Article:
View your interfaces and configured IP addresses:
ip addr show
(or just ‘ip a‘)

View your routing table:
ip route show

Get basic info on a WLAN adapter:
sudo iw dev

Do a scan for a list of nearby networks:
sudo iw wlan0 scan
(Note: dumps A LOT of info)
sudo iw wlan0 scan | grep -i ssid:
(for just a list of SSIDs)

Get info about WLAN connections (data rate, SSID, channel (MHz), signal strength, etc.)
sudo iw wlan0 info

Set wlan0 to monitor mode (manually):
sudo ip link set dev wlan0 down
sudo iw dev wlan0 set type monitor
sudo ip link set dev wlan0 up

Change channel of WLAN adapter:
sudo iw dev wlan0 set channel 36
(change 36 to whatever channel you desire)

Change channel and set the bandwidth
sudo iw dev wlan0 set channel 40 HT20|HT40+|HT40-|80MHz
sudo iw dev wlan0 set channel 44 80MHz

Dump the full capabilities of WLAN adapter:
iw dev phy0 info
(Note: phy0 might be phy1, phy2, etc. Use ‘iw dev’ to find out)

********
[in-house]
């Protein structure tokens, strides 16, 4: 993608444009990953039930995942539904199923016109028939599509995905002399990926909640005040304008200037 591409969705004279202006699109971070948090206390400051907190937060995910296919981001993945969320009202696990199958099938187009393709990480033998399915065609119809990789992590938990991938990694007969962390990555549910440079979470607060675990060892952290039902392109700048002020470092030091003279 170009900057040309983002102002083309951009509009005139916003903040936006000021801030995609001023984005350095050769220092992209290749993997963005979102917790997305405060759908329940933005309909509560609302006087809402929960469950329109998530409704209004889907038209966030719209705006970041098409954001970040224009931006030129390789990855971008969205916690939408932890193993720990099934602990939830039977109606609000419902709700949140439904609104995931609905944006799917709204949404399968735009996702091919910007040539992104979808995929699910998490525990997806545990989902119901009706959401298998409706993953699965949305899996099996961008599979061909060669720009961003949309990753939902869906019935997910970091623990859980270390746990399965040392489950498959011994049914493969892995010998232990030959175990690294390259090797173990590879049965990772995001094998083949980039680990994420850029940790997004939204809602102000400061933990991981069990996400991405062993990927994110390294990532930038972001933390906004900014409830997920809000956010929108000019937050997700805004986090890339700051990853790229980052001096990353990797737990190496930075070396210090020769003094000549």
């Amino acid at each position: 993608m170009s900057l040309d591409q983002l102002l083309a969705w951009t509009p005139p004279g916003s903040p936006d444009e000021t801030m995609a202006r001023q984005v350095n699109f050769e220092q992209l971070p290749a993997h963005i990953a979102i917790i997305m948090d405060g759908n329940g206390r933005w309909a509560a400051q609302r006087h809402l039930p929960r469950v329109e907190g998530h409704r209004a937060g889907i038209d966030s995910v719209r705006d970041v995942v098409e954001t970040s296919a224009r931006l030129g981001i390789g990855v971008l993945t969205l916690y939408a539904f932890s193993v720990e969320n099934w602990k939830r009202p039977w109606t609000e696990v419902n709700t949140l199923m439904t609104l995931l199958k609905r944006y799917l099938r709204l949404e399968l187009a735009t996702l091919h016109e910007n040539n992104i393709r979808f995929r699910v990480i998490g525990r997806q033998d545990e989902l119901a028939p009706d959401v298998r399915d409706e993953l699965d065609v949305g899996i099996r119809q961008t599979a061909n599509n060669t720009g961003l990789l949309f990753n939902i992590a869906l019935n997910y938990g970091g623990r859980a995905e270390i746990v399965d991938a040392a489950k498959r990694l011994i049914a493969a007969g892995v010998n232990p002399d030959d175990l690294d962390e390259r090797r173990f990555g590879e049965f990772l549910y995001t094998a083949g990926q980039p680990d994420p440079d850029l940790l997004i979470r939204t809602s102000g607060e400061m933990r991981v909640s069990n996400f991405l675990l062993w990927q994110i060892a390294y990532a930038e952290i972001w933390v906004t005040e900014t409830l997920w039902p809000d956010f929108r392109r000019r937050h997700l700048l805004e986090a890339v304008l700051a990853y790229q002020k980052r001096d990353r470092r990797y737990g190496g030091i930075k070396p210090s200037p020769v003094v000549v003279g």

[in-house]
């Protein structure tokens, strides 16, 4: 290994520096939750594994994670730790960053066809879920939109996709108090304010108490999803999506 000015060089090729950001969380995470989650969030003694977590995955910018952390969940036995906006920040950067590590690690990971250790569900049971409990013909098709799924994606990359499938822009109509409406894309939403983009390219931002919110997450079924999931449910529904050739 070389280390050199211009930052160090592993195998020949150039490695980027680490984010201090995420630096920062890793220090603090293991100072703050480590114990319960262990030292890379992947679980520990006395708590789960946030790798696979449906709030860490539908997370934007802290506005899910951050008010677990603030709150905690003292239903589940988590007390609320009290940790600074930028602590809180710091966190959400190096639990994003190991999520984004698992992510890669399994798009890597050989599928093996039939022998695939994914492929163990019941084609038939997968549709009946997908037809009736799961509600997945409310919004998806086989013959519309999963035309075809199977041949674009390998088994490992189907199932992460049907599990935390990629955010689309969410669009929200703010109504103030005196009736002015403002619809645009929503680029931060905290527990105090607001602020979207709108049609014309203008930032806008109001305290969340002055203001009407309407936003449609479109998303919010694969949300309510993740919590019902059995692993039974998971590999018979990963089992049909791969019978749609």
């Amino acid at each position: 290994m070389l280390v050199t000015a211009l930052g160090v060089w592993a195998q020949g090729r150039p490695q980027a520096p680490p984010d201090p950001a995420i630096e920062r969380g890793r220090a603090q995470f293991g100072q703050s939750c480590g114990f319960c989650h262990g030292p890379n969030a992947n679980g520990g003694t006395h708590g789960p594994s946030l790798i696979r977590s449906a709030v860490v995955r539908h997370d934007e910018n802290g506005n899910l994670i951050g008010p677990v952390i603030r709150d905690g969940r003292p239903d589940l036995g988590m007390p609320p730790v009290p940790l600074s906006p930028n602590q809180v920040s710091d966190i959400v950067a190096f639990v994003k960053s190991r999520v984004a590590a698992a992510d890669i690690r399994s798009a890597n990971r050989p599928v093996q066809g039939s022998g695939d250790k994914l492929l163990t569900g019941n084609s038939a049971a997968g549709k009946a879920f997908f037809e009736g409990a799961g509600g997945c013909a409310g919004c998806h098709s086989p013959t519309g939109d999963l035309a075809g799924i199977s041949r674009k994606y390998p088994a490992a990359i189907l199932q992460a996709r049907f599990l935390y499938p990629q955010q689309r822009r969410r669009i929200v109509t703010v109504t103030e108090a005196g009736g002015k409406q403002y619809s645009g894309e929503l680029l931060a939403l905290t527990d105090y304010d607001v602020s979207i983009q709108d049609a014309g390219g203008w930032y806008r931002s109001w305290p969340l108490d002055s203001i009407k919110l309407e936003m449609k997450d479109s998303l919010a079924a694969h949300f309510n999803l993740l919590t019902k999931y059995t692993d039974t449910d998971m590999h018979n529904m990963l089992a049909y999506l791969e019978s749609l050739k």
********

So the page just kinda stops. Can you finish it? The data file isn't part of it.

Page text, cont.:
View arp cache:
ip neighbor
sudo arp -n

View layer2 info for adapter(s)
sudo ip link
sudo ip link show wlan0

Check if adapter is recognized by system:
(for PCI adapters)
(for USB adapters)
Note: You can also look at output of dmesg just after you insert adapter.
Ex: sudo dmesg

Get info about your WLAN adapter (driver, driver version, wireless state, etc)
sudo lshw -C network
(Note: you may need to install lshw with apt install lshw)

If Network Manager is running, you can get a list of available WLANs:
nmcli dev wifi

Get and set regulatory domain
sudo iw reg get
sudo iw reg set XX
(Note: Change XX to 2-digit country code)
sudo iw reg set US

Get info about WLAN link quality
cat /proc/net/wireless
or update it every seconds like this:
watch -n 1 cat /proc/net/wireless

Install wavemon.  It gives you a simple interface with useful info about your connection
Install: apt get install wavemon
sudo wavemon (to have availability to scan network) or just wavemon